Readers Weigh in on DIY Climber

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mast climbing system

Photos by Patrick Childress and courtesy of Petzl

In the October issue of Practical Sailor, circumnavigator and PS contributor Patrick Childress described a system to simplify going aloft alone. The system, inspired by similar ones that professional riggers routinely use, included some specialized climbing equipment. After reading the article, a few of our readers pointed out that this arrangement made some potentially dangerous assumptions, and they offered suggestions on how to improve it.

The accompanying photos here and the following text will help address these concerns as well as answer questions about the specific gear that Childress used. Readers can also refer to the online article (Getting to the Top, PS October 2014), which has been amended to reflect these changes.

The system Childress describes is a 4:1 purchase block-and-tackle attached to an existing halyard. This hoist is supplemented by two climbing ascenders: one for hoisting, one as a safety arrest should the halyard fail.

The setup featured in the original article is as follows: The top block is a Garhauer double block (60-17 US); the lower block is a 60-millimeter Lewmar single-becket ratchet control block (LW29901665); the line is 7/16-inch Samson XLS Extra T double-braid; the ascenders are Petzl Ascension.

However, as we heard from our readers, the above hardware leaves room for improvement. Here are some of their comments.

Ascenders

Avid rock climber Peter Ekstrom pointed out that the Petzl Ascension ascenders are not designed for self-arrest under the loads that might occur in a fall, nor are they a good choice for use with a double-braid line (as shown in the original photos), he said. If subjected to the shock load of a falling, heavy-set man, these ascenders could tear through the cover of the rope, and a falling man would keep falling. Ekstrom pointed out that the Petzl Microcender is a better choice for this job. However, Petzl advises that even with the Microcenders, there should be no slack in the safety tether.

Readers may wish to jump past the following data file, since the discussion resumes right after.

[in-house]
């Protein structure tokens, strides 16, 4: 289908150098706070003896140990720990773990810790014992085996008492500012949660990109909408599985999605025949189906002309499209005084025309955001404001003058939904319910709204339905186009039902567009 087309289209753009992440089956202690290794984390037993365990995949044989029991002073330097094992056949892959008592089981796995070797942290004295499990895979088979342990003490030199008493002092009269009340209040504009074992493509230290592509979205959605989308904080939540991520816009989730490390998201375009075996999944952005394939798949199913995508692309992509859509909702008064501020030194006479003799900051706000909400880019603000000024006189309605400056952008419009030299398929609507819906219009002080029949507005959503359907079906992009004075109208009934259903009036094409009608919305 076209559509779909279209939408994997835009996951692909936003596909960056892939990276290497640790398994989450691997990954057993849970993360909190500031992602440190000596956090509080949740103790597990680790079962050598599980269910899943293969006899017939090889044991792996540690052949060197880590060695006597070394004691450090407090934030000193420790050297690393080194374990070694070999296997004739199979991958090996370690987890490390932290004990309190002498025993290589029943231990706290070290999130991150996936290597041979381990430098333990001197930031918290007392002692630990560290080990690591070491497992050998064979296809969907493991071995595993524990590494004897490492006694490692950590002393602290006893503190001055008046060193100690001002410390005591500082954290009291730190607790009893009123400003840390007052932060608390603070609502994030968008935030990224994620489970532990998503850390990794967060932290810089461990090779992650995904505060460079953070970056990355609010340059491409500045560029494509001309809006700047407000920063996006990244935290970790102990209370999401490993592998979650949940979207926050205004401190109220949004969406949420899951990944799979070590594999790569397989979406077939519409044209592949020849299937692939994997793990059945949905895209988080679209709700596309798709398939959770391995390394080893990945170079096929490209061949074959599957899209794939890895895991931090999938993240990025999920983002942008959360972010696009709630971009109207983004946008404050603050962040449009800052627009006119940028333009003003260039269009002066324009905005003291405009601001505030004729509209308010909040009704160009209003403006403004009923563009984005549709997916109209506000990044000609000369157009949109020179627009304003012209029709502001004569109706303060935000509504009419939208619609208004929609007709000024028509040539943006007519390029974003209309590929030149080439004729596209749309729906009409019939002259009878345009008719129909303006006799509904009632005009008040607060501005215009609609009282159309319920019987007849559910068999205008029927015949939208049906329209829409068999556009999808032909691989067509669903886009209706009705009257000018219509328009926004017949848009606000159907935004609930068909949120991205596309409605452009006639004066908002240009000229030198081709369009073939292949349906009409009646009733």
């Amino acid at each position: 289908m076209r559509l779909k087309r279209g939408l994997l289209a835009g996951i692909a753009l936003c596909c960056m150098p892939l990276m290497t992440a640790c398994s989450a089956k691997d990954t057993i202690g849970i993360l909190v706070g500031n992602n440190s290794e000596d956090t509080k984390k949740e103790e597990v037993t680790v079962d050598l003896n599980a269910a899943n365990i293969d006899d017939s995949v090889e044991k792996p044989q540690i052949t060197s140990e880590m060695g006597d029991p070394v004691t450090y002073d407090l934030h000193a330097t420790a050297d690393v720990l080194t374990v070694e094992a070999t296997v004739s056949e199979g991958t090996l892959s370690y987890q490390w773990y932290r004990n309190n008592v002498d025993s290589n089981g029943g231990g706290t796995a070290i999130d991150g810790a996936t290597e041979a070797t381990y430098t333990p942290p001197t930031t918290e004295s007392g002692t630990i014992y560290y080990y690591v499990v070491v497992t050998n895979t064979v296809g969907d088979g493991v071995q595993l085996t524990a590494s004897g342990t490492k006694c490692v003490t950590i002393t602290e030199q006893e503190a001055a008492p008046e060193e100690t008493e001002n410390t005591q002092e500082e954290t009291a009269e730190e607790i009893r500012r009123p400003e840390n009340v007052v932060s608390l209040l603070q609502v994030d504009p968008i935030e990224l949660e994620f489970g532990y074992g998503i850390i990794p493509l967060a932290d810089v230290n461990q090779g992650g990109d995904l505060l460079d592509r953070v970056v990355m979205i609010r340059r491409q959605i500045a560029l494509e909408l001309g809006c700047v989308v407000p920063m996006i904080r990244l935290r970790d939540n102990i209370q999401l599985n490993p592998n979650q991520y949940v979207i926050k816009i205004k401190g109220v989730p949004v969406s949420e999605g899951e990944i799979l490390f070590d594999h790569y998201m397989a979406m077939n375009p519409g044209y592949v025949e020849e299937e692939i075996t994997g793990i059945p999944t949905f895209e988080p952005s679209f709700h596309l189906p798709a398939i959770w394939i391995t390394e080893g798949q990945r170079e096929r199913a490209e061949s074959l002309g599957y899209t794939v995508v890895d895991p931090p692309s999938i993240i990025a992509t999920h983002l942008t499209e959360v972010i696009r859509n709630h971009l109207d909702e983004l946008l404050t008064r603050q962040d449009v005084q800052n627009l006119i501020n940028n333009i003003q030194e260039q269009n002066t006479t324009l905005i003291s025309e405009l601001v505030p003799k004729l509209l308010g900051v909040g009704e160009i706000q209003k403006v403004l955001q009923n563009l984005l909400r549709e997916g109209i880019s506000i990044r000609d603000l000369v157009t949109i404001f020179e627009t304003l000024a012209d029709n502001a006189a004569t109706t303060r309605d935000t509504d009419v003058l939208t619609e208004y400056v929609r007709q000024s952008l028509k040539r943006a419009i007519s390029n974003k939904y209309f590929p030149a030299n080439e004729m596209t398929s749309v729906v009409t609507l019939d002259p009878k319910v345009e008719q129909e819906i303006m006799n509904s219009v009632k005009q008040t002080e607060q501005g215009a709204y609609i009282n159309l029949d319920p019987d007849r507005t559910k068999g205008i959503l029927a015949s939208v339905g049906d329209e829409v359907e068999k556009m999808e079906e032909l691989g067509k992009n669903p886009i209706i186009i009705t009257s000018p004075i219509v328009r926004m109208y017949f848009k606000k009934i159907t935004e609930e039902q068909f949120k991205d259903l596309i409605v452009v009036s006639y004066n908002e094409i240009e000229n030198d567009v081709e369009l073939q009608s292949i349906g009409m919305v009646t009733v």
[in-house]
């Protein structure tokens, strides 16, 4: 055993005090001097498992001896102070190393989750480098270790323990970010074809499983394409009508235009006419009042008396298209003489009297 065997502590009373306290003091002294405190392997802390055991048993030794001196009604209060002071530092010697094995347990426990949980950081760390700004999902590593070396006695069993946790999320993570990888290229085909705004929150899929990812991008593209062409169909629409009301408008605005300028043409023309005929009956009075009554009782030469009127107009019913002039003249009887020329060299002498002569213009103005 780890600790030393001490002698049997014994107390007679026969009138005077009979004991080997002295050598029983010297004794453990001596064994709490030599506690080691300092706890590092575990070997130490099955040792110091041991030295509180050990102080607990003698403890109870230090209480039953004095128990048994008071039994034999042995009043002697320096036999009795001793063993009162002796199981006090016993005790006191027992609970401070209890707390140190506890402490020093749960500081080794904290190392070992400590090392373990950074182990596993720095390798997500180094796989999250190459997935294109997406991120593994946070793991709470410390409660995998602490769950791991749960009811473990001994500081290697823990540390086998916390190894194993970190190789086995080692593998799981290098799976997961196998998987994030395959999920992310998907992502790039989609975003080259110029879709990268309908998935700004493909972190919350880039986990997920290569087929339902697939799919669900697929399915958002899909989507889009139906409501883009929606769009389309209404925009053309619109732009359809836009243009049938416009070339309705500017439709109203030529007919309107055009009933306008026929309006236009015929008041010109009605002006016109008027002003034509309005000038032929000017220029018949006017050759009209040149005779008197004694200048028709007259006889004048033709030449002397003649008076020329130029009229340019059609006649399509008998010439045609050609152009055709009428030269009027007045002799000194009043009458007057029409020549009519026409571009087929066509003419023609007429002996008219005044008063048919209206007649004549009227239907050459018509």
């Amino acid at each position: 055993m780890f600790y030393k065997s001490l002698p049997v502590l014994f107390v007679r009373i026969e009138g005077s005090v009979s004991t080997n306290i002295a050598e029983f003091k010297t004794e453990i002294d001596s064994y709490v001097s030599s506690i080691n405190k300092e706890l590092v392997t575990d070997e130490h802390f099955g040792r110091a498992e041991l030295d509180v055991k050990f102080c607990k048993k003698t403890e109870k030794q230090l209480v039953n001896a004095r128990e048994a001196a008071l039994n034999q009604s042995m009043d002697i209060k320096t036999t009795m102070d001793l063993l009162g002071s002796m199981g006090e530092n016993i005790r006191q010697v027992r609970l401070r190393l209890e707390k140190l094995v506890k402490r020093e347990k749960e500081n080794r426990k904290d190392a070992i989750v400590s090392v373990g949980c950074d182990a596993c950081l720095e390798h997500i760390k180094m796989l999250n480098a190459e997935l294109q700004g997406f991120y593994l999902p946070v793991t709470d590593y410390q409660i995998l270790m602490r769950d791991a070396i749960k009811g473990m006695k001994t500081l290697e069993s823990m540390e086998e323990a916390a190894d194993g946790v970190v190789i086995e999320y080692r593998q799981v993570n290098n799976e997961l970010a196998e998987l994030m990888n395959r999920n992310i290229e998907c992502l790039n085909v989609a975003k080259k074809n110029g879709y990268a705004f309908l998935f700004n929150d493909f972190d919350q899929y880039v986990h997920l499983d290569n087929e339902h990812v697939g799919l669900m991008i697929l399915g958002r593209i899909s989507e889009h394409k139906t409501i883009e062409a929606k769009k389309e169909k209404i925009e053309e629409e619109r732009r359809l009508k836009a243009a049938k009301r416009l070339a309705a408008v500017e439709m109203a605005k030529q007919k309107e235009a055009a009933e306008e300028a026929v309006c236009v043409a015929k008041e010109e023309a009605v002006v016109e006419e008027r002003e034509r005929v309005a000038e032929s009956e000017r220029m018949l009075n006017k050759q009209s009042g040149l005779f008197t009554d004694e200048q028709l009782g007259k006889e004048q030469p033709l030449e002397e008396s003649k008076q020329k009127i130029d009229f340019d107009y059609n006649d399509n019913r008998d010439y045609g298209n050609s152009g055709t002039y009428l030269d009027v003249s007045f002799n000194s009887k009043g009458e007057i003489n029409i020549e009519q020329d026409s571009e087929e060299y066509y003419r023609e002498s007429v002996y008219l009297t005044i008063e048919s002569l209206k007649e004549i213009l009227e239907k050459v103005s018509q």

PS contributing writer and ice climber Drew Frye pointed out that a 250-pound man falling 4 feet would apply more than 1,500 pounds of load on the Ascension ascenders, enough to tear the cover off half-inch Sta-set, a common halyard braid. Frye also pointed out that climbing hardware often isnt compatible with the low-stretch, braided cover ropes used for halyards, nor will it work well with slippery high-modulus ropes.

Bottom line: Ideally, one would use only the rope and hardware specified by the hardware manufacturer for the type of halyard line used on your boat, and test it before use. Petzls website (www.petzl.com) offers a number of links describing its equipment and proper use, as well as safety precautions.

Block and Tackle

Reader Alan Rothenbush offered his take on the setups lifting hardware. First, he recommended using fiddle blocks with beckets (with the lower block capable of ratcheting). The system we featured had a fiddle block at the bottom, with a double block at the top. Rothenbush reported that in his experience, fiddle blocks imparted less friction on the arrangement.

He also suggested using the largest sheaves possible. A significant portion of the friction in a pulley system comes from simply bending the line, and the greater the bend, the worse it gets, with 180 degrees (our situation here) being as bad as it can be. Larger radius bends from larger sheaves require less effort than tight bends around small sheaves.

Rothenbush also pointed out that the block-and-tackle arrangement means you will not get to the top of the mast and that a simple solution is to attach steps to the top of the mast. Rigger Brion Toss, who offers an excellent video on going aloft on his website (www.briontoss.com), uses a similar system.

Darrell Nicholson, editor of Practical Sailor, grew up boating on Miami’s Biscayne Bay on everything from prams to Morgan ketches. Two years out of Emory University, after a brief stint as a sportswriter, he set out from Miami aboard a 60-year-old wooden William Atkin ketch named Tosca. For 10 years, he and writer-photographer Theresa Gibbons explored the Caribbean, crossed the Pacific, and cruised Southeast Asia aboard Tosca, working along the way as journalists and documenting their adventures for various travel and sailing publications, including Cruising World, Sail, Sailing, Cruising Helmsman, and Sailing World. Upon his return to land life, Darrell became the associate editor, then senior editor at Cruising World magazine, where he worked for five years. Before taking on the editor’s position at Practical Sailor, Darrell was the editor of Offshore magazine, a boating-lifestyle magazine serving the New England area. Darrell has won multiple awards from Boating Writer’s International, including the Monk Farnham award for editorial excellence. He holds a U.S. Coast Guard 100-ton Master license and has worked as a harbor pilot and skippered a variety of commercial charter boats.

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